The team has demonstrated that a search & rescue or other working dog can be trained to respond "virtually flawlessly" to remote control tones and vibrations as if they were immediate commands from a human handler. "The ability to autonomously control a canine has far reaching," the team says. They also point out a similar system might be extended to a variety of applications allowing emergency responders to be guided remotely in hazardous situations such as a collapsing or burning building or for a haptic feedback GPS system to assist navigation by the visually impaired.


Story Source:

The above story is based on materials provided by Inderscience Publishers. Note: Materials may be edited for content and length.


Journal Reference:

  1. Jeff Miller, David M. Bevly. A system for autonomous canine guidance. International Journal of Modelling, Identification and Control, 2013; 20 (1): 33 DOI: 10.1504/IJMIC.2013.055911

Cite This Page:

Inderscience Publishers. "Canine remote control, using your smart phone? Hands-free dog walking for the digital age." ScienceDaily. ScienceDaily, 3 September 2013. <www.sciencedaily.com/releases/2013/09/130903102001.htm>.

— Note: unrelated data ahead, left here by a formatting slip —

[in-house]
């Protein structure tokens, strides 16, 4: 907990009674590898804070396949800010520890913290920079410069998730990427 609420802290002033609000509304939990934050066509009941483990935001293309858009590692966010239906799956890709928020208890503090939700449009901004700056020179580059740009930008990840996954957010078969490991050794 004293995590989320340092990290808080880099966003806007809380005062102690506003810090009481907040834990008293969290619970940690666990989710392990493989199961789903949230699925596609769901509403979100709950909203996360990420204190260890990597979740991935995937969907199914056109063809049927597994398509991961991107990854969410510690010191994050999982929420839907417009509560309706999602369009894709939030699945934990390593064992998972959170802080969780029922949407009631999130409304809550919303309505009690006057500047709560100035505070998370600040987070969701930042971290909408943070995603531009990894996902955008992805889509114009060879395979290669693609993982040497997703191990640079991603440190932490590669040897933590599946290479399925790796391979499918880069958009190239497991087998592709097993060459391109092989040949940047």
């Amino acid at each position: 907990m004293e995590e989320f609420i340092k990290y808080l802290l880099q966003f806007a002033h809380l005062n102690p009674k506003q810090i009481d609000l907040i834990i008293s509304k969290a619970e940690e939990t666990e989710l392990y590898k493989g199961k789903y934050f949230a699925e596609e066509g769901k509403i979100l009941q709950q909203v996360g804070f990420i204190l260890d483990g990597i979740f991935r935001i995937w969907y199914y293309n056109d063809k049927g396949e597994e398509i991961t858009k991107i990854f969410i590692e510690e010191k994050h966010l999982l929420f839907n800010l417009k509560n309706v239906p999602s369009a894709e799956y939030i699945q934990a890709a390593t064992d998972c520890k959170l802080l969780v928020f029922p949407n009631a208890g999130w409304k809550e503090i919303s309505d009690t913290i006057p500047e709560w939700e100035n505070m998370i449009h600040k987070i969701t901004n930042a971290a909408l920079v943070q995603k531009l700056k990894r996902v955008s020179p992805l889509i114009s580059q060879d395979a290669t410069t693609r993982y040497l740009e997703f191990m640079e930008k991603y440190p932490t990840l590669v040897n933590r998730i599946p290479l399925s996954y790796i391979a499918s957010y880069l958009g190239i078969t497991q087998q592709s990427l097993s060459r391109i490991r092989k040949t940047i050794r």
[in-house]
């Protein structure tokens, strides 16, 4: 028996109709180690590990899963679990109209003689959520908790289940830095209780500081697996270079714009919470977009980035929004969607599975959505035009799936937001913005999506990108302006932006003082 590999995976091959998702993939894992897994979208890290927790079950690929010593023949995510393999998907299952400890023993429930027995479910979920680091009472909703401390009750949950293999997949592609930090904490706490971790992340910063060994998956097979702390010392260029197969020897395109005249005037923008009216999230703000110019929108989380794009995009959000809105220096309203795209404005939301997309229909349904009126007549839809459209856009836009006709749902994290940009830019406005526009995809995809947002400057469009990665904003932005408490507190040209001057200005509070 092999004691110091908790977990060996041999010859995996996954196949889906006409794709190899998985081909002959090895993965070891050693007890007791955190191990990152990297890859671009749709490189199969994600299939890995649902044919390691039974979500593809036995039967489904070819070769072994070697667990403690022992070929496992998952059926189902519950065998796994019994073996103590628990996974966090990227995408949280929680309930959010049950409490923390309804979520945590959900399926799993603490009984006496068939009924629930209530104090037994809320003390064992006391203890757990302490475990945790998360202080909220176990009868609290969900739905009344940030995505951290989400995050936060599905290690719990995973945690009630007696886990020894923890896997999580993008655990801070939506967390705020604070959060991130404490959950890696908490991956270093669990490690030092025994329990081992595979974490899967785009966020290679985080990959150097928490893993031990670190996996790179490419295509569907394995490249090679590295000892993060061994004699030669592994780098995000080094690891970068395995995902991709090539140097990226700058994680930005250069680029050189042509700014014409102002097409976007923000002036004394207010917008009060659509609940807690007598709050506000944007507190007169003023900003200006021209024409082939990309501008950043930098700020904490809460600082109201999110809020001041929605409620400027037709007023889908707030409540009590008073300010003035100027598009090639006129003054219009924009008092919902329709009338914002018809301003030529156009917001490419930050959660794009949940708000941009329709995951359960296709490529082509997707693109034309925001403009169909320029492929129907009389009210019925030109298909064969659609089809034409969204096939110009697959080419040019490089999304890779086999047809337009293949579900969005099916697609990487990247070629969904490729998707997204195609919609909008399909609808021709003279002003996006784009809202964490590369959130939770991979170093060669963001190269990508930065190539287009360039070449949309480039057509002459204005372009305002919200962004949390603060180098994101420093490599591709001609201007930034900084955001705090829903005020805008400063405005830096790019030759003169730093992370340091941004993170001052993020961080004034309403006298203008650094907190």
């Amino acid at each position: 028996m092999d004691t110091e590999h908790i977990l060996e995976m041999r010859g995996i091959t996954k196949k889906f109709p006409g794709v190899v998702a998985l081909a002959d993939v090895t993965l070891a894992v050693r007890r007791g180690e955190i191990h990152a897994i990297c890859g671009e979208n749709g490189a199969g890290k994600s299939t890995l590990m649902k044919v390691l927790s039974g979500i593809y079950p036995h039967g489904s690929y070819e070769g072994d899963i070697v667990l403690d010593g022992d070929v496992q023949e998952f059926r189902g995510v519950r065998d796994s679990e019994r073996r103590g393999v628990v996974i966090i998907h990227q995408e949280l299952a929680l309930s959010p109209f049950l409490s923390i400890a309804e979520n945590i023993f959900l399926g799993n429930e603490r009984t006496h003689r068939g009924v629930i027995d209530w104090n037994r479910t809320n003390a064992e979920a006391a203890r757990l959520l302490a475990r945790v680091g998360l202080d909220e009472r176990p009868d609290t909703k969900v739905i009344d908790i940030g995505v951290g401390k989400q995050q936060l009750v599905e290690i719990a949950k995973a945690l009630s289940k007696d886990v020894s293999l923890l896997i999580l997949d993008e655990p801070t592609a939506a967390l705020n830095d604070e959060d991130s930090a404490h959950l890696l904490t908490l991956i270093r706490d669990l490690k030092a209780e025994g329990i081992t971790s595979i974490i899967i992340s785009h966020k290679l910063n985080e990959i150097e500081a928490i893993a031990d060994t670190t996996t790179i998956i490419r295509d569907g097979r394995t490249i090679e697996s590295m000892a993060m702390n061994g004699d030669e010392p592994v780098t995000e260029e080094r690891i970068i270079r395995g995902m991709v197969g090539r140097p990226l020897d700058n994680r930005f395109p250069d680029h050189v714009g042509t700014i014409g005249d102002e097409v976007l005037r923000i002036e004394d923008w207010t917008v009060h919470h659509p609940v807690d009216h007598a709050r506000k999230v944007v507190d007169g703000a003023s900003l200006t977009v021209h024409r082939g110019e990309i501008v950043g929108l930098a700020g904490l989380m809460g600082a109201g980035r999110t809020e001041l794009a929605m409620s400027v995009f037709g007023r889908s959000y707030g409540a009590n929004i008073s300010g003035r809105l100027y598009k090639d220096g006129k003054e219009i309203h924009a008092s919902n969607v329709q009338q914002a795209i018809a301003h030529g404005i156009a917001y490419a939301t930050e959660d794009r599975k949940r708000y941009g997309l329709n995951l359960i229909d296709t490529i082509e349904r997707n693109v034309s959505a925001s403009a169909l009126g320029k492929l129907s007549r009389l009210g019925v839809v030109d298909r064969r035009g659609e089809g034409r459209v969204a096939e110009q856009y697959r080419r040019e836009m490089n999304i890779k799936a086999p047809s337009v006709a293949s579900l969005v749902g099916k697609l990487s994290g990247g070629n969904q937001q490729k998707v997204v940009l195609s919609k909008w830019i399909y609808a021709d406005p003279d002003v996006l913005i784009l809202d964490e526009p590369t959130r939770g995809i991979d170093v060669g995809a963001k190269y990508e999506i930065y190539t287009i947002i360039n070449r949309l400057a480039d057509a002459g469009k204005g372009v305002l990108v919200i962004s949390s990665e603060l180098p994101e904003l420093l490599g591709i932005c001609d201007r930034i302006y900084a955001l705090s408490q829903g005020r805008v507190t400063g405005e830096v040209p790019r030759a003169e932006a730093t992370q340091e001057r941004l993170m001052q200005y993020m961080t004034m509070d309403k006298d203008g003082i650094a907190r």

Inderscience Publishers. (2013, September 3). Canine remote control, using your smart phone? Hands-free dog walking for the digital age. ScienceDaily. Retrieved November 26, 2014 from www.sciencedaily.com/releases/2013/09/130903102001.htm
Inderscience Publishers. "Canine remote control, using your smart phone? Hands-free dog walking for the digital age." ScienceDaily. www.sciencedaily.com/releases/2013/09/130903102001.htm (accessed November 26, 2014).

Share This


More From ScienceDaily



More Plants & Animals News

Wednesday, November 26, 2014

Featured Research

from universities, journals, and other organizations


Featured Videos

from AP, Reuters, AFP, and other news services

From Popcorn To Vending Snacks: FDA Ups Calorie Count Rules

From Popcorn To Vending Snacks: FDA Ups Calorie Count Rules

Newsy (Nov. 25, 2014) The US FDA is announcing new calorie rules on Tuesday that will require everywhere from theaters to vending machines to include calorie counts. Video provided by Newsy
Powered by NewsLook.com
Feast Your Eyes: Lamb Chop Sent Into Space from UK

Feast Your Eyes: Lamb Chop Sent Into Space from UK